Monday, November 28, 2011

November 29, 1872 --- The Stars & Stripes in London

Color-Sergeant Gilbert Bates of the United States Army arrives in London, the destination of his 330 mile march from Gretna Green on the Scottish border.  For the entire journey, the Yankee soldier carried aloft the American flag. 

It's all to prove a point and, not the least of it, to win a wager made with some fellow soldiers.  The bet was $1000 to his own $100 - that Bates could carry the American flag from northernmost England to the Imperial capitol itself without insult or incident. Bates reports receiving nothing but the most cordial reception along the way, leaving Gretna Green on the 6th of November and passing through Carlisle, Manchester, Birmingham, Oxford and on into London. After a rest in Shepherd's Bush, Sgt. Bates carries his flag to the Guildhall, traveling the final miles by carriage (sketch). In fact, in Bond Street, an enthusiastic crowd unharnessed the horses and pulled him the final two miles by hand. In return for his efforts, Sgt. Bates is presented with the Union Jack, which he promises to carry home to America.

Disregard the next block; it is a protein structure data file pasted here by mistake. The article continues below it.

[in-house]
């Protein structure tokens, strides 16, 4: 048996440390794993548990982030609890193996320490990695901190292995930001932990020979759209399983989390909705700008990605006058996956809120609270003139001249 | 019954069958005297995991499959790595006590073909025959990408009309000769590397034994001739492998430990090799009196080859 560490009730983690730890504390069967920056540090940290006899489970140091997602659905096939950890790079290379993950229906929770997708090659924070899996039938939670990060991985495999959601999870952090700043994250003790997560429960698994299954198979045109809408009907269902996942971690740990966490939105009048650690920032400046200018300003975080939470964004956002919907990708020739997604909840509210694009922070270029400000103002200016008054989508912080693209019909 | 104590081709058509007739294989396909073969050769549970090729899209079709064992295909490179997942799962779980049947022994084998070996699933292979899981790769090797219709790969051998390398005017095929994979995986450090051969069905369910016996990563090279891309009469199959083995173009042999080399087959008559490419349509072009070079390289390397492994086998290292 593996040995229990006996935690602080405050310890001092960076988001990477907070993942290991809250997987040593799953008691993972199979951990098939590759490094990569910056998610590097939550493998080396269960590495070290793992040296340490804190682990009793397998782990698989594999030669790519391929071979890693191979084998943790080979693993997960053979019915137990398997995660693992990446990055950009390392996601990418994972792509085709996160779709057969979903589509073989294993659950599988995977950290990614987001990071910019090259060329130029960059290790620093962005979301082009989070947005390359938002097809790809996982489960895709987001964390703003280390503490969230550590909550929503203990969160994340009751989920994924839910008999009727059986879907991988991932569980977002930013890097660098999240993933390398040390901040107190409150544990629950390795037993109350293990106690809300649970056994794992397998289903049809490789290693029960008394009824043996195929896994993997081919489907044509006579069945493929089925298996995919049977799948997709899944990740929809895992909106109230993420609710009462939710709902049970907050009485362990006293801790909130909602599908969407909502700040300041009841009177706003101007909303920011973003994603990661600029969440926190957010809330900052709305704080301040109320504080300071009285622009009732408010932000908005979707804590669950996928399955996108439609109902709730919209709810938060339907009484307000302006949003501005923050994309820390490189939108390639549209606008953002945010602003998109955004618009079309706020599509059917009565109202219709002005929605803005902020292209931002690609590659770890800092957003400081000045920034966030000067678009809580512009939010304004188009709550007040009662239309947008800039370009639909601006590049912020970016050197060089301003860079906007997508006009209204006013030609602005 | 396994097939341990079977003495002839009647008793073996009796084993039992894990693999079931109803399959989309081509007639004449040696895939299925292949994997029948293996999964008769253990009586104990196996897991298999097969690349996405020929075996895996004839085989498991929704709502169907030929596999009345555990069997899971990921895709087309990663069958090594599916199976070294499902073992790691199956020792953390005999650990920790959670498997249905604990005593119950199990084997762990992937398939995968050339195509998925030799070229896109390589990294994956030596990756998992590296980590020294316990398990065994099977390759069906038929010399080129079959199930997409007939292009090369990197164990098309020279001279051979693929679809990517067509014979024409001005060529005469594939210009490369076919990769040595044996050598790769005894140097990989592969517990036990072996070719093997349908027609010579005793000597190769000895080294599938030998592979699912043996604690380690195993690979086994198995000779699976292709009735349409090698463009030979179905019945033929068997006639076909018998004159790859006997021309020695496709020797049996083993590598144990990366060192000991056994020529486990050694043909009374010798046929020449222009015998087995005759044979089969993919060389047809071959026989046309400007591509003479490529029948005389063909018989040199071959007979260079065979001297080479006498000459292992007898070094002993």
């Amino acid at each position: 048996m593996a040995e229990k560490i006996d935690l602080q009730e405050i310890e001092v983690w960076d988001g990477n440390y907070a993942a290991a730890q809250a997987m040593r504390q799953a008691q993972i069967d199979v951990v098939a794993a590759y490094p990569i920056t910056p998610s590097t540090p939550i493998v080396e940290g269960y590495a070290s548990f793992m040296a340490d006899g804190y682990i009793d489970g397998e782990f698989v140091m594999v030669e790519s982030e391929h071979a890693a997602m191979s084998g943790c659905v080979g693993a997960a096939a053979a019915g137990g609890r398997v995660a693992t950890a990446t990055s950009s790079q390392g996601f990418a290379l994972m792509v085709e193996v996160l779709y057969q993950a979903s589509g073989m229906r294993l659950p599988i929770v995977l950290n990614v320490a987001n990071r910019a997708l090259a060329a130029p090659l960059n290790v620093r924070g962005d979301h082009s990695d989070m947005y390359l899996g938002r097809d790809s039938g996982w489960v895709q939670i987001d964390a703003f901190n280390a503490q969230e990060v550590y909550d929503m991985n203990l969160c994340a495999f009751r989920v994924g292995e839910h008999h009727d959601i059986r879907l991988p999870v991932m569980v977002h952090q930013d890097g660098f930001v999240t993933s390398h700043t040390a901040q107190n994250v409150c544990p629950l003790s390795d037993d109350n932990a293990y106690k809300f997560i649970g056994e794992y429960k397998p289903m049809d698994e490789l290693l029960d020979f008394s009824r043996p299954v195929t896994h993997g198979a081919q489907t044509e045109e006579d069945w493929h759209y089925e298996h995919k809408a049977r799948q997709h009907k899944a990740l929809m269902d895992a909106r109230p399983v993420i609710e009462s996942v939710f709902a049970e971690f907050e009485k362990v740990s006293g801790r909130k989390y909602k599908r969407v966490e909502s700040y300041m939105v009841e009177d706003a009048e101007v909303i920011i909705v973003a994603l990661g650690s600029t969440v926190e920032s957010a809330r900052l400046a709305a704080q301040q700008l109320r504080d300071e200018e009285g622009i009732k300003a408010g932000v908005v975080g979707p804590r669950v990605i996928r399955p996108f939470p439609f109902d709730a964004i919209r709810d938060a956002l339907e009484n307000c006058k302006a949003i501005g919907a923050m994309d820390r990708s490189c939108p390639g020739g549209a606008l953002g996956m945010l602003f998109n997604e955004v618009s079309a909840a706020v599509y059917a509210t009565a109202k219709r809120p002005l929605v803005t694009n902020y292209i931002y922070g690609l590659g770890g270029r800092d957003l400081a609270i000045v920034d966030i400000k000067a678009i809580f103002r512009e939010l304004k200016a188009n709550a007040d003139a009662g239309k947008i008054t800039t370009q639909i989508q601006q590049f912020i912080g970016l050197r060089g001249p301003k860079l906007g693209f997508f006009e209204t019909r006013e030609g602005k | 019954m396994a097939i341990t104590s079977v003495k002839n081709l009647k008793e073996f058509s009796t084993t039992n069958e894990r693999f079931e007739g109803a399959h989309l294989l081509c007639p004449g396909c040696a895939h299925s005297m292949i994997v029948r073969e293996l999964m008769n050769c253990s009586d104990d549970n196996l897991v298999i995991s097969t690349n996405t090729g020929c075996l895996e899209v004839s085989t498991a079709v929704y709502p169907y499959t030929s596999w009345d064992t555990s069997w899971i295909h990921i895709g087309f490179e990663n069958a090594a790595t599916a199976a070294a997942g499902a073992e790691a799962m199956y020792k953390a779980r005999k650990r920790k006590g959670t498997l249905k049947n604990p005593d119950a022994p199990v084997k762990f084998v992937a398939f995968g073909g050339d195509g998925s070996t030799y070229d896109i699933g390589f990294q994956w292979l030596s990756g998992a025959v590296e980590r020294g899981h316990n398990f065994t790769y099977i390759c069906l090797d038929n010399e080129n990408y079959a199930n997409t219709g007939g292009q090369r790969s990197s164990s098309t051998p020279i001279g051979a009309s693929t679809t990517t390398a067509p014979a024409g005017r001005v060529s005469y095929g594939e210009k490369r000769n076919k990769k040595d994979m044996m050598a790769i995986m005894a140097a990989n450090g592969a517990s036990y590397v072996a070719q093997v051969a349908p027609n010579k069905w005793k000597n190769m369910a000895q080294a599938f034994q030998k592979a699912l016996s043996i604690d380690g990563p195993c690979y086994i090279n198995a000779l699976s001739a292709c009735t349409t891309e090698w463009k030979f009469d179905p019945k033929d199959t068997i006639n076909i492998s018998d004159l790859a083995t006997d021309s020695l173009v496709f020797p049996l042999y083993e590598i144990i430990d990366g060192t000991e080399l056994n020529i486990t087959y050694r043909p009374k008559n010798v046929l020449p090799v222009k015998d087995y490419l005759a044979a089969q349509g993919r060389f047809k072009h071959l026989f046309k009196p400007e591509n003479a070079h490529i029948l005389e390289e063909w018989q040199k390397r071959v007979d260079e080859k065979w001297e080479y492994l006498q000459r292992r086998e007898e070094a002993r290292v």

The American press is remarkably unsupportive. The London correspondent for one newspaper referred to Bates as "an ass," whose effort to show British respect for the flag has only confirmed "a fact, the truth of which needed no proof, and which proved nothing if it was true." The New York Times wholly disapproved of the venture, condemning the "preposterous proceedings of this cheap military person (whose) unwarrantable liberties taken with a respectable and helpless flag, deserve the punishment of popular reprobation."

The good sergeant found a second career as a standard bearer in countless parades back in America.  He returned to London, appearing as "the renowned Sergeant Bates" in Buffalo Bill's Wild West Show in 1887.

The Penny Illustrated Paper

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